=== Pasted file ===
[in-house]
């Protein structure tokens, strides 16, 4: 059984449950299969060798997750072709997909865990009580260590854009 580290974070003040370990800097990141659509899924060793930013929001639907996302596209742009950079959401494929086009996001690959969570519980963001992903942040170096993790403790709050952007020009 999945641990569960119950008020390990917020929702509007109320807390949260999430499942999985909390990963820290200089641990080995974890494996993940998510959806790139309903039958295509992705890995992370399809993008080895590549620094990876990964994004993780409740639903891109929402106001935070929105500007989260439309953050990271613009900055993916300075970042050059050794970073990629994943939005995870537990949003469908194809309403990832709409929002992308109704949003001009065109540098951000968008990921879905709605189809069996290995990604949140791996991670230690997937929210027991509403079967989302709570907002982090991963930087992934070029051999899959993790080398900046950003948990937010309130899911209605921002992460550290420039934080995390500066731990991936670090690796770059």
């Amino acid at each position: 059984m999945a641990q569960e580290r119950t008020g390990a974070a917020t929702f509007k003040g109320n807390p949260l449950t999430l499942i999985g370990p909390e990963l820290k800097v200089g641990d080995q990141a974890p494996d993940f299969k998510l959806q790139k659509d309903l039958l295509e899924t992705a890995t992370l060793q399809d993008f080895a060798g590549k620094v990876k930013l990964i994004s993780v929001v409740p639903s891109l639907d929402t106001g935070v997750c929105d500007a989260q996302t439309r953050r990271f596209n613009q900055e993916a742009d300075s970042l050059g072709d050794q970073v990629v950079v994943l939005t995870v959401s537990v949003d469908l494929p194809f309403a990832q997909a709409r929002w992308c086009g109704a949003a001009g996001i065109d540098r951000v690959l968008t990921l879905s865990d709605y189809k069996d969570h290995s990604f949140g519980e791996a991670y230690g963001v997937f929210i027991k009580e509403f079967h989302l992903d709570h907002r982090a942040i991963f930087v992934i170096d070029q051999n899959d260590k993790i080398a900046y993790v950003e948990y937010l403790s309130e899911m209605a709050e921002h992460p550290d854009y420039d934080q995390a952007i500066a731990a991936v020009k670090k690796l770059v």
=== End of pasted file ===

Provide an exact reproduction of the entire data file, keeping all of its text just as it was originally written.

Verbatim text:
[in-house]
């Protein structure tokens, strides 16, 4: 059984449950299969060798997750072709997909865990009580260590854009 580290974070003040370990800097990141659509899924060793930013929001639907996302596209742009950079959401494929086009996001690959969570519980963001992903942040170096993790403790709050952007020009 999945641990569960119950008020390990917020929702509007109320807390949260999430499942999985909390990963820290200089641990080995974890494996993940998510959806790139309903039958295509992705890995992370399809993008080895590549620094990876990964994004993780409740639903891109929402106001935070929105500007989260439309953050990271613009900055993916300075970042050059050794970073990629994943939005995870537990949003469908194809309403990832709409929002992308109704949003001009065109540098951000968008990921879905709605189809069996290995990604949140791996991670230690997937929210027991509403079967989302709570907002982090991963930087992934070029051999899959993790080398900046950003948990937010309130899911209605921002992460550290420039934080995390500066731990991936670090690796770059």
């Amino acid at each position: 059984m999945a641990q569960e580290r119950t008020g390990a974070a917020t929702f509007k003040g109320n807390p949260l449950t999430l499942i999985g370990p909390e990963l820290k800097v200089g641990d080995q990141a974890p494996d993940f299969k998510l959806q790139k659509d309903l039958l295509e899924t992705a890995t992370l060793q399809d993008f080895a060798g590549k620094v990876k930013l990964i994004s993780v929001v409740p639903s891109l639907d929402t106001g935070v997750c929105d500007a989260q996302t439309r953050r990271f596209n613009q900055e993916a742009d300075s970042l050059g072709d050794q970073v990629v950079v994943l939005t995870v959401s537990v949003d469908l494929p194809f309403a990832q997909a709409r929002w992308c086009g109704a949003a001009g996001i065109d540098r951000v690959l968008t990921l879905s865990d709605y189809k069996d969570h290995s990604f949140g519980e791996a991670y230690g963001v997937f929210i027991k009580e509403f079967h989302l992903d709570h907002r982090a942040i991963f930087v992934i170096d070029q051999n899959d260590k993790i080398a900046y993790v950003e948990y937010l403790s309130e899911m209605a709050e921002h992460p550290d854009y420039d934080q995390a952007i500066a731990a991936v020009k670090k690796l770059v």